There’s a whole smorgasbord of sexual positions you can try with your partner. But do any of them pose real risk for injury? “Most sexual positions are safe,” says Dr. Michael Ingber. However, he warns that penile fractures can occur when a woman is on top during rough sex. If the tip of the penis hits the pubic bone in the woman, causing the penis to forcefully bend while erect, you may hear a “snap” or “pop,” and then the penis will swell and turn purple. “We call this an ‘eggplant deformity,’ and it requires urgent surgery,” says Dr. Ingber.
“The reverse-cowgirl position has caused more harm to patients in my practice than any other position,” says Paul Gittens, M.D., urologist and sexual medicine expert. That’s due to the angle of the entry, curve of the penis and tilting of the vaginal canal. “As a result of this position, I’ve had many patients with penile fracture, Peyronie’s disease (curvature of the penis) and various other injuries.”
Read more: The Best Sex Positions for Any Kind of Lover
8. What Should I Look for in a Good Lube?
Lube can be a game changer. But with a slew of lubes to choose from, how can you find the right one for you? “It boils down to what the person likes to use and their specific conditions,” says urologist Arash Akhavein, M.D.
“For example, if infertility or low fertility is an issue, then sperm-friendly lubricants should be used. Water-based ones are most commonly used — and the best bet if you’re using condoms — but they may increase the rate of HIV replication and can also damage cells (e.g., rectal cells).” Rachel Gelman, clinical director of the Pelvic Health and Rehabilitation Center, adds that any lube you use should be free of parabens, glycols, microbicides and preservatives.
9. Is It Normal to Want to Do [Blank]?
There are a multitude of sexual fantasies, fetishes and kinks. If you’re into something that seems a bit stranger than usual, is something wrong with you? According to certified sex therapist Natalie Finegood Goldberg, absolutely not. “As long as you are practicing safe, sane and consensual sex, normal doesn’t really matter,” she says. “One of the gifts of the digital age is that it’s connected so many who thought they were ‘abnormal’ because their preferences weren’t discussed in an eighth-grade human-sexuality textbook.”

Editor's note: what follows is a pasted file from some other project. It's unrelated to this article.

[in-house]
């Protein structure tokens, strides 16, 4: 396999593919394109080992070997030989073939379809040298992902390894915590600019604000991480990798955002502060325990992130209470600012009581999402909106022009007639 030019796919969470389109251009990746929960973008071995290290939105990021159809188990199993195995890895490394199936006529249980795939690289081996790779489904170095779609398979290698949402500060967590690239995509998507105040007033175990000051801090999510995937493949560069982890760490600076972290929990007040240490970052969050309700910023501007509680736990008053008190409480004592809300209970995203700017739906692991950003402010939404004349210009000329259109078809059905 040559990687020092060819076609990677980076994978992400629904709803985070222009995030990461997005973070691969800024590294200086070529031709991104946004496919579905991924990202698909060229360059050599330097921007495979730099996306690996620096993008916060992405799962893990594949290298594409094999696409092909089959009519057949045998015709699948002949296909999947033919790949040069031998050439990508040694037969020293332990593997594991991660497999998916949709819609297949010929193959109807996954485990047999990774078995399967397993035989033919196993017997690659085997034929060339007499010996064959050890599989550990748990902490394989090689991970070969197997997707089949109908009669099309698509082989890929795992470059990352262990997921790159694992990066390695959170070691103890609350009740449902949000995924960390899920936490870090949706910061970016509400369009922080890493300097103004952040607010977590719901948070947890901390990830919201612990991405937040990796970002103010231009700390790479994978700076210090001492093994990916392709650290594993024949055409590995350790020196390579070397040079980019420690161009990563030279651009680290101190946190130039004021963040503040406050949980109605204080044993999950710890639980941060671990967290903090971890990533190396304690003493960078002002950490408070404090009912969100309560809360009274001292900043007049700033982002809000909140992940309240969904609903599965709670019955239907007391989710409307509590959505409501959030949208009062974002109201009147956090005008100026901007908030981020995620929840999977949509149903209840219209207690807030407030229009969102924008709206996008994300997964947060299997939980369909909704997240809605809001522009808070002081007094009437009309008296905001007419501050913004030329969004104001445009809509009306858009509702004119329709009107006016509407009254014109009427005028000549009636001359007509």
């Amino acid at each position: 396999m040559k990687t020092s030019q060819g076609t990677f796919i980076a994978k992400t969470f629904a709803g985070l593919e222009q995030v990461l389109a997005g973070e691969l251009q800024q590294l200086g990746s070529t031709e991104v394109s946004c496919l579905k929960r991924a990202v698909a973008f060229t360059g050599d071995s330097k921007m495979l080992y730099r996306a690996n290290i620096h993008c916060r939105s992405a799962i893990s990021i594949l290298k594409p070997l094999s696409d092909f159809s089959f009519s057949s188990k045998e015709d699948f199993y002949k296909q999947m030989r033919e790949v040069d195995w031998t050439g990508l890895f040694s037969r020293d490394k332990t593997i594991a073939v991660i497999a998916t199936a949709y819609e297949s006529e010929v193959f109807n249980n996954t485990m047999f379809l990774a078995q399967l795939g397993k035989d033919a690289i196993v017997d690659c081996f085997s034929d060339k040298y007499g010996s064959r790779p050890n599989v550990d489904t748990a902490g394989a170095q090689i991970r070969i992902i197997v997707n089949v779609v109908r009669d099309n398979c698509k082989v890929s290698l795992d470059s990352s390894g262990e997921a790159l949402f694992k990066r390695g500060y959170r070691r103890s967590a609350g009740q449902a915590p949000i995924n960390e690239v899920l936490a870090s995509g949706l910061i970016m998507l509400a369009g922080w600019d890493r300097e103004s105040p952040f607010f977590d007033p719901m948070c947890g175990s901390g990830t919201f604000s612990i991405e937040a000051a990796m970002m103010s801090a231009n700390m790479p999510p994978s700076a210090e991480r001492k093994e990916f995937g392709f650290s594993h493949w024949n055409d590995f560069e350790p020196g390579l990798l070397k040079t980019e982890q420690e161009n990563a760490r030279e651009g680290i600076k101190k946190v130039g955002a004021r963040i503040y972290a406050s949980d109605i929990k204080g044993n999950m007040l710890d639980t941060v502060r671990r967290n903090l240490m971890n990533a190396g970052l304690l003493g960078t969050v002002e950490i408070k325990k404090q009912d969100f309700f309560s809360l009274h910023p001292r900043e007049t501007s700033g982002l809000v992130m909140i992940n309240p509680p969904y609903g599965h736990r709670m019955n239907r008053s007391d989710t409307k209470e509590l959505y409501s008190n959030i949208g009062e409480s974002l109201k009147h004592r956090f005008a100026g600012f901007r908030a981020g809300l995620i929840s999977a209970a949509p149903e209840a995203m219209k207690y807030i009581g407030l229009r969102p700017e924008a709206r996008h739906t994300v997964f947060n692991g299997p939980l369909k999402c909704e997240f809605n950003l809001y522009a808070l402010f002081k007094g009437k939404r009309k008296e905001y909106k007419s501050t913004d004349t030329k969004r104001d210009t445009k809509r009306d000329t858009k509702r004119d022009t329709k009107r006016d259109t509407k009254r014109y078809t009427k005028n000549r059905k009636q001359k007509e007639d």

Here’s a litmus test: Are you being safe — not putting yourself or another being in harm’s way? Are you sane — making decisions while of sound mind (not intoxicated, sleep deprived, reactionary)? And are you practicing consent — ensuring your partner(s) are interested and engaged in what you’re doing? All yes? Then you’re good to go!
10. Is [Blank] an STD Symptom?
Itching. Burning. Sores. All are indicators that something is awry with your sexy parts. But do they mean that you have an STI? “For men and women, itching isn’t typically an STI symptom,” says Dr. Michael Ingber. “However, a painless sore or discharge might be a reason for concern.”
Dr. Tzvi Doron elaborates: “While you may feel well, it’s very important to see a doctor and be evaluated if you have a new lesion on your genitals and you don’t know where it came from. You can also transmit the disease to another person even if you are currently showing no symptoms.” And Jamin Brahmbhatt, M.D., co-director of the PUR Clinic, says, “If you notice discharge from your penis or vagina, you should get screened for STIs. And if you think you were with someone who may have had an STI and you have no symptoms, I would still recommend getting checked, so, if necessary, you can start treatment right away.”
Read more: Signs and Symptoms of STDs
11. Will Meds Affect My Sex Drive?
If you’re hesitant to take a particular medication because you’re afraid it’ll zap your interest in sex, you’re not alone. “Certain antidepressants are notorious for lowering sex drive,” says Dr. Michael Ingber. Fortunately, there are solutions, he says. Some women have low testosterone and can be given topical therapy. “There’s also a new FDA-approved oral therapy called flibanserin (or Addyi), which is now FDA-approved for women with a condition called hypoactive sexual desire disorder.”
Dr. Rachel Gelman adds that some birth-control pills may also mess with hormone levels and, thus, your libido. If that’s the case, talk to your OB-GYN about switching up your method of contraception.
12. Should I Try a Sex-Enhancing Supplement?
If your sex life is “meh” and you want to give it a boost, you’ve probably considered trying one of those sex-enhancement supplements you’ve seen in nutrition stores. But are they a good idea? “I don’t recommend trying supplements from the internet to enhance your sex life,” says urologist Dr. Jamin Brahmbhatt. “If you have a problem, talk to a professional first. Supplements are not regulated by the FDA, so you don’t know what you are taking. Sometimes these supplements can have side effects on your heart, testosterone levels or other medications you may be taking. If it sounds too good to be true, it probably is.”
13. I Haven’t Had Sex in a Year. Will It Affect My Performance?
If you’ve been in a sexual drought, you may be concerned that everything will be a little rusty when you finally get back on the horse again (so to speak). “It’s normal to feel a little anxious in the beginning,” says certified sex therapist Kristie Overstreet. “Take a deep breath and try to relax. Don’t worry about what your partner may think. It’s important for you to focus on relaxing and remaining present in the moment. Your body hasn’t forgotten what to do, even after a long period of abstinence. Your body will naturally respond. It’s just like riding a bike: It may feel a little awkward at first, but you will get the hang of it quickly.”
What Do YOU Think?
What’s the most embarrassing sex question you ever had to ask your doctor? What was your doctor’s answer? Were you relieved you asked? Let us know in the comments below!